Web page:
A Waterless Dishwasher You’ll Never Have To Empty

There are some chores I’ve just never stopped hating. Dishes are one of them, making the bed is another. Although we’ve got a fairly new dishwasher it still takes some doing to get me motivated enough to start the process. We have to be down to our last couple of forks. Even after they’re clean, there’s still the task of taking everything out, making sure it’s really dry, and putting it away.

Although using a dishwasher uses less water than washing dishes by hand, it’s still a major consumer of both water and electrical energy in the household. But what can we do? Dishes have to be clean, and the only way to do that is with hot, soapy water, right? Wrong. The DualWash Bipartite Dishwasher is a complete reinvention of the humble dishwasher. Not only does it operate without water, it doubles as the cabinet so once it’s loaded, the dishes are already put away.

dualWash-waterless-dishwasher

Image via Gökçe Altun, Nagihan Tuna, Pınar Şimşek, and Halit Sancar/Tuvie

I know you’re desperate to know how it works (I was too), so here it is: Instead of hot water, the dualWash would use carbon dioxide. When the washing cycle starts, the carbon-dioxide cycle is activated, and supercritical carbon-dioxide  (liquid CO2) is pumped to the cleaning chamber. “Supercritical carbon-dioxide has a very low surface tension, meaning instead of beading up into a ball like water, it spreads out widely covering all surfaces,” explain the designers. As this review points out, should there be solid particles, the supercritical carbon dioxide is returned to carbon dioxide’s gas phase, and forces and stubborn particles into the filter. When full, just remove the filter and clean it.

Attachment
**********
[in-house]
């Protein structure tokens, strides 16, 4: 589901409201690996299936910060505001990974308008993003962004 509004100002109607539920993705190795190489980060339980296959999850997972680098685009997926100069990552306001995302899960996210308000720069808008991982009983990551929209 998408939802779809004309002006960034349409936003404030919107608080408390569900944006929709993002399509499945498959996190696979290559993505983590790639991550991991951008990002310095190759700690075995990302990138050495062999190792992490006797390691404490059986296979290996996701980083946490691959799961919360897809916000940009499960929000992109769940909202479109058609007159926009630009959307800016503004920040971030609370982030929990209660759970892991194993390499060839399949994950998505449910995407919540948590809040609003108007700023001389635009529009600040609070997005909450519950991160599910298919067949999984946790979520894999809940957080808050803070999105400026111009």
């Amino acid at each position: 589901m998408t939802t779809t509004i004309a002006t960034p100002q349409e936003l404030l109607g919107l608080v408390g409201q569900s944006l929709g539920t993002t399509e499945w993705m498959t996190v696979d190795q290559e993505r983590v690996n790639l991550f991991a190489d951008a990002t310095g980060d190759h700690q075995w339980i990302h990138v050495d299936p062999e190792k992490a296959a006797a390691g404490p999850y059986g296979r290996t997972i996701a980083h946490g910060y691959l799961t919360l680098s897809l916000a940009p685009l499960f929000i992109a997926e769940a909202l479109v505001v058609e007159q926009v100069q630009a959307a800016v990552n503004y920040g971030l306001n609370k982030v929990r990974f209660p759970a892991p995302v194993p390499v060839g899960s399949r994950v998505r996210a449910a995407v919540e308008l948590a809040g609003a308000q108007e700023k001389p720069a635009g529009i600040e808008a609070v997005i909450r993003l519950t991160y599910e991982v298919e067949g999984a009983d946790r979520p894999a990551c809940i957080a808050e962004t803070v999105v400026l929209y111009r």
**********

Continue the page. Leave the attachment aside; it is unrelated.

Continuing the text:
dualWash-waterless-dishwasher-2

Image via Gökçe Altun, Nagihan Tuna, Pınar Şimşek, and Halit Sancar/Tuvie

The great part is that this futuristic dishwasher has not one but two cabinet areas. Simply slide the door over the side that’s due for cleaning, while the clean dishes in the other side are on display. This concept is perfect for single individuals or couples, because it allows you to wash just a few dishes without the guilt of wasting water and energy.

 

Beth Buczynski is a freelancer writer and editor currently living in the Rocky Mountain West. Her articles appear on Care2, Ecosalon and Inhabitat, just to name a few. So far, Beth has lived in or near three major U.S. mountain ranges, and is passionate about protecting the important ecosystems they represent. Follow Beth on Twitter as @ecosphericblog

    • http://www.facebook.com/people/Steven-Kelley/604962151 Steven Kelley

      So we have to clean the filter? Always a catch….

      • http://controversialmarketing.blogspot.com Sam Freedom

        But they have a waterless cleaner for the filter, too, and you don’t even have to take it out…. its called your imagination

    • perry

      so is the supercritical carbon dioxide in a closed system and not have to be replaced?

    • noodle

      Will this really take less energy than a regular dishwasher or hand washing?

      • bethbot

        Nothing I can find about the design indicates power source or amount of consumption. Most modern dishwashers are fairly efficient when it comes to electricity these days, it’s the massive amount of water that makes them a drag. Interestingly, tests have shown that hand washing actually wastes the most water, since most people do it with the faucet running the entire time.